Jordan

A mobile lifeline for Malak

When the pandemic struck and their school closed, the family’s only mobile phone became a lifeline for Malak, 14, and her seven siblings.

Only 12 days after the first case of Covid-19 was detected in Jordan, the authorities closed all the schools in the country. Shortly after, the Zaatari refugee camp was also locked down.

More than 76,000 Syrian refugees were literally locked in, with no possibility of leaving the camp. At the same time, a large number of teachers and humanitarian aid workers lost the opportunity to work in the camp.

So far, the virus has not spread to Zaatari, but the closure has greatly affected the children and many vulnerable families living there.

Read caption Malak’s mother, Rehab, is worried about her children’s health and their future. Photo: Daniel Wheeler/NRC

Worried about the children

“I’m worried about my children’s health and their future. Before, they could participate in school activities and move freely in and around the camp. Now, they are forced to stay indoors most of the time,” says Rehab, a mother of eight.

Rehab is originally from Daraa in Syria. Like many others in the camp, she and her family have been displaced several times. Now that the camp is closed, her husband can no longer work and make money. With the school closed as well, and teachers and aid workers unable to enter the camp, the children are hit particularly hard.

Read caption Noor Elkhairy, educational adviser with NRC, ensures that the refugee children are not forgotten during the coronavirus crisis. Photo: NRC

Only one mobile phone

“Many families are deeply concerned about their children. We are doing our best to keep in touch with the children and their parents, but it’s hard when families lack both stable internet access and mobile phones,” says Noor Elkhairy, educational adviser with the Norwegian Refugee Council (NRC).

Five of Rehab’s children are participating in NRC’s educational programme, but with only one mobile phone in the family, they have to take turns.

“That’s the biggest challenge,” explains Rehab. “We have chosen to prioritise our oldest children because their lessons are the most demanding.”

Read caption Malak and her siblings exercise the Better Learning Programme. The education programme is developed and run by NRC and provides psychosocial support to children who have experienced war and crisis. Photo: Daniel Wheeler/NRC

Keeping the nightmares at bay

In addition to the difficulties in accessing distance learning, NRC’s education team is concerned about the possible mental health consequences of the pandemic for the 18,000 children in the camp. Many are suffering from the trauma of war and nightmares.

Our mobile phone has become our lifeline. It’s how we keep in touch with NRC, and how we keep the nightmares at bay.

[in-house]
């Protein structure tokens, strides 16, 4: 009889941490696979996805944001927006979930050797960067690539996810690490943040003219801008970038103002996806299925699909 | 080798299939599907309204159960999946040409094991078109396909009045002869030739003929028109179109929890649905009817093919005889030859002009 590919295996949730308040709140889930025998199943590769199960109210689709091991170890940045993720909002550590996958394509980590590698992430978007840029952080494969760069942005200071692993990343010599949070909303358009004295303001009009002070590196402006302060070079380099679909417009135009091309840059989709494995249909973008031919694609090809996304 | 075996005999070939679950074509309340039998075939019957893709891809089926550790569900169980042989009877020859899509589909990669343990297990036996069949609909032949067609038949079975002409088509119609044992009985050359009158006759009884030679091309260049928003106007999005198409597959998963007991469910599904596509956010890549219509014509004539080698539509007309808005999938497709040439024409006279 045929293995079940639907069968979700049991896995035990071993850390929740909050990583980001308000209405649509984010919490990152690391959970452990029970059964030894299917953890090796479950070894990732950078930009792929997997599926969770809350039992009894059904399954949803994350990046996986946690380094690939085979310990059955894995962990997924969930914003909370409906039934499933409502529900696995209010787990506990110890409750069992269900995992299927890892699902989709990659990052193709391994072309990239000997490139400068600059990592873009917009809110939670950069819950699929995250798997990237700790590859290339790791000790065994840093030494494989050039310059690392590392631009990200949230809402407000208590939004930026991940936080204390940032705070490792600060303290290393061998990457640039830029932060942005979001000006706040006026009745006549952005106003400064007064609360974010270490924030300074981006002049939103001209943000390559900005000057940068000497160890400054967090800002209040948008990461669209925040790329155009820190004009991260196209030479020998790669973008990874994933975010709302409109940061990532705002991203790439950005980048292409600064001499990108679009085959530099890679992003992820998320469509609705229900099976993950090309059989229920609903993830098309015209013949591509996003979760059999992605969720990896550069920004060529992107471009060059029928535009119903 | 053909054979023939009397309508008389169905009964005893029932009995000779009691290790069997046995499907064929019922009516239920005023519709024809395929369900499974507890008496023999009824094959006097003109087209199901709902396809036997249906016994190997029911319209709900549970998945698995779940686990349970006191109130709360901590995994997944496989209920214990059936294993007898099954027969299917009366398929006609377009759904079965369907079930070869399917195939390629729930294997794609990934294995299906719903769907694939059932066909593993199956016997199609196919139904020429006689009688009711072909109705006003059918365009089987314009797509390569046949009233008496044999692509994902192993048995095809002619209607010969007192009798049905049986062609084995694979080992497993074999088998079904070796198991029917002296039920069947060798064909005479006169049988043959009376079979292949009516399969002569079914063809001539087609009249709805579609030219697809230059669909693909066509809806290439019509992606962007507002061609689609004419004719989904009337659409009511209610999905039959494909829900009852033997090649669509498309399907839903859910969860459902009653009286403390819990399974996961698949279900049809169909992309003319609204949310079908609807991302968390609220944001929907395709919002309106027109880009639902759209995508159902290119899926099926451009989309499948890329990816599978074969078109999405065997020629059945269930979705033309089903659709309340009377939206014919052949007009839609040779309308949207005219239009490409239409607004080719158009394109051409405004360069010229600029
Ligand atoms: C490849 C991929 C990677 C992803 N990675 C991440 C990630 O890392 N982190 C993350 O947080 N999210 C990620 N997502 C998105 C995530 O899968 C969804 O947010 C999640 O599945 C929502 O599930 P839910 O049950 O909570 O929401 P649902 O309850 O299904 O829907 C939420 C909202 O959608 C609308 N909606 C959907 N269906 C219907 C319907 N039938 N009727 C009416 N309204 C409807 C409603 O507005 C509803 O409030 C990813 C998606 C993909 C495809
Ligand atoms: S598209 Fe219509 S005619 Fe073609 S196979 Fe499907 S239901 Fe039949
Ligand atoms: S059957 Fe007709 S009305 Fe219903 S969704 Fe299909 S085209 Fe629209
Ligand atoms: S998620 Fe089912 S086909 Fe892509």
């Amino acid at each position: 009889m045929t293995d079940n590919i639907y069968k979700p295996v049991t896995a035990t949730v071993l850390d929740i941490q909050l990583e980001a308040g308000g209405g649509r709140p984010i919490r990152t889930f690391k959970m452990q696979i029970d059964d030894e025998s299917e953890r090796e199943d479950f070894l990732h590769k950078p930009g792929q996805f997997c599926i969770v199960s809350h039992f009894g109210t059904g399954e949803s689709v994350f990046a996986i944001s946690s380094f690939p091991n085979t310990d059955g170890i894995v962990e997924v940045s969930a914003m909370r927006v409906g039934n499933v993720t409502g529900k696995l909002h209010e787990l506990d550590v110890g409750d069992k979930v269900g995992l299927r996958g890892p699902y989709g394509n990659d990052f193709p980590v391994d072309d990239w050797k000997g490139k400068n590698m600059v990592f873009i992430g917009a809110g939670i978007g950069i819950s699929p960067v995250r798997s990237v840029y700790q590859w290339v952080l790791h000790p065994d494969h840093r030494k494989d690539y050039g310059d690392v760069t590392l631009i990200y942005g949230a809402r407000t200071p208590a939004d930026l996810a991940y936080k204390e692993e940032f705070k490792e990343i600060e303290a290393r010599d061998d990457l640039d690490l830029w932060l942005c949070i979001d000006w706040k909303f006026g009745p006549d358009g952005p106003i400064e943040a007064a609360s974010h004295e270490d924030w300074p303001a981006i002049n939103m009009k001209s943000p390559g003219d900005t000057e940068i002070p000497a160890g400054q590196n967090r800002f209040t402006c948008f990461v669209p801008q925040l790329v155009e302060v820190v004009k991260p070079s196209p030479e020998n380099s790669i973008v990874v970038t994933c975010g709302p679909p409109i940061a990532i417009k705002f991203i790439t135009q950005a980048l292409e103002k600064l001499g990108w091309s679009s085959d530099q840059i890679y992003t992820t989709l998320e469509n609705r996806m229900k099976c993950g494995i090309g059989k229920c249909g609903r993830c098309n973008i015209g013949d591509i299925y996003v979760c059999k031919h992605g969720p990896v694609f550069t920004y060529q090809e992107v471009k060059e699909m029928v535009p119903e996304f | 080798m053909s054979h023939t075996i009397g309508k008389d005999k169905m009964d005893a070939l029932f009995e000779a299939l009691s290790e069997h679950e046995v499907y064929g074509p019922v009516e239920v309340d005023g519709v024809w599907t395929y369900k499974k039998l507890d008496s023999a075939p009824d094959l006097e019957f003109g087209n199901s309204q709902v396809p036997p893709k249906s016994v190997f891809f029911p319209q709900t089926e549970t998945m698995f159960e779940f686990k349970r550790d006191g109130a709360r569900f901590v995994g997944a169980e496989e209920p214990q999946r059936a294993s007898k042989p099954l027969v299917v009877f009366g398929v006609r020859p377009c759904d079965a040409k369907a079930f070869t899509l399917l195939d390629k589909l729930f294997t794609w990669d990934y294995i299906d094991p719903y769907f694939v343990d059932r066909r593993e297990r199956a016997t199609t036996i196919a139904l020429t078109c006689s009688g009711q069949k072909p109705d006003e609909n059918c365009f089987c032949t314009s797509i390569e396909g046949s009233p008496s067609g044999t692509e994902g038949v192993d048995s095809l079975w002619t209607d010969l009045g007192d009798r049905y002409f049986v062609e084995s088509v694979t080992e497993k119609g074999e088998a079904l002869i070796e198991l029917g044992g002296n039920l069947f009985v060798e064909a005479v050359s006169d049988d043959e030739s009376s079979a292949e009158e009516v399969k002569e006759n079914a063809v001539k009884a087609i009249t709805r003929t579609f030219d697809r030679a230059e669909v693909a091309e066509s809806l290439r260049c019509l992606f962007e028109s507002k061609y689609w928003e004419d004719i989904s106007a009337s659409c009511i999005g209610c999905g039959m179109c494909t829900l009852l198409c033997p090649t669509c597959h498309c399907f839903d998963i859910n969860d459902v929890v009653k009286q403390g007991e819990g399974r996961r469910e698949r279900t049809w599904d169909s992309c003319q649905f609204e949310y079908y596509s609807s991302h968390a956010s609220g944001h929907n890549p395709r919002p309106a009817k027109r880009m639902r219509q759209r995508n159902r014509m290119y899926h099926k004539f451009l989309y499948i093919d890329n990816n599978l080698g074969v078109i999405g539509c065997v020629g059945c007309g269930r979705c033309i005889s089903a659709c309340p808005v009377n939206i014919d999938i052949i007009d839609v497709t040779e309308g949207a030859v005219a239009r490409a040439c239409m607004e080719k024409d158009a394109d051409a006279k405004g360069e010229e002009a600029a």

MALAK, 14

Rehab’s eldest daughter, Malak, was only seven years old when armed men attacked the family’s house and kidnapped her uncle. The images of her uncle being beaten and dragged from their house are burned in her memory. She never saw him again.

After years of stress and nightmares, she finally received help through the Better Learning Programme. This education programme, developed and run by NRC, provides psychosocial support to children who have experienced war and crisis.

“Our mobile phone has become our lifeline. It’s how we keep in touch with NRC, and how we keep the nightmares at bay,” Malak explains.

Read caption Sometimes Malak feel like a second mother to her younger brothers and sisters. “It’s important that I pass on to them what I learn so they can feel safer and less anxious,” says Malak. Photo: Daniel Wheeler/NRC

Helping her younger siblings

The 14-year-old helps her younger siblings deal with their psychological stress, which has only increased following the closure of the schools and the camp.

“The homework we do in Better Learning helps us a lot. Sometimes I feel like a second mother to my younger brothers and sisters. It’s important that I pass on to them what I learn so they can feel safer and less anxious,” says Malak.

Read caption This is a photo of Malak at NRC learning center before the corona-virus closed down the camp. Photo: Daniel Wheeler/NRC

Malak’s teacher, Sana, explains: “Malak was a very quiet girl when she started in my class, but eventually she opened up. Once, after the school day was over, she stayed after class and told me about her nightmares. She told me that she was having a hard time and that she needed help.”

 

Read caption Before the outbreak of the coronavirus Malak used to wait to be escorted to NRC’s Learning Centre in Jordan’s Zaatari Refugee Camp. Every day, students walked to the centre in a group led by an NRC volunteer. Photo: Daniel Wheeler/NRC

Sana is a refugee herself, and from the same area as Malak. Now she works as a teacher at NRC’s school in the camp. She continues: “I have children myself and we have experienced the same things: the bombs, death and suffering. We are all marked by the horrors of war, and it’s not difficult to have empathy for all these children.”

Malak concludes: “I feel better now that the nightmares have stopped. The breathing exercises and physical exercises that I’ve learnt have given me my life back and new hope for the future.”

FACTS

1 in 15: One in 15 people living in Jordan is a refugee.

18,000: The number of children living in Zaatari refugee camp.

23%: The proportion of Syrian refugee children in Jordan who don’t have internet access at home.

59,000: The number of children for whom NRC secured schooling in Jordan in 2019.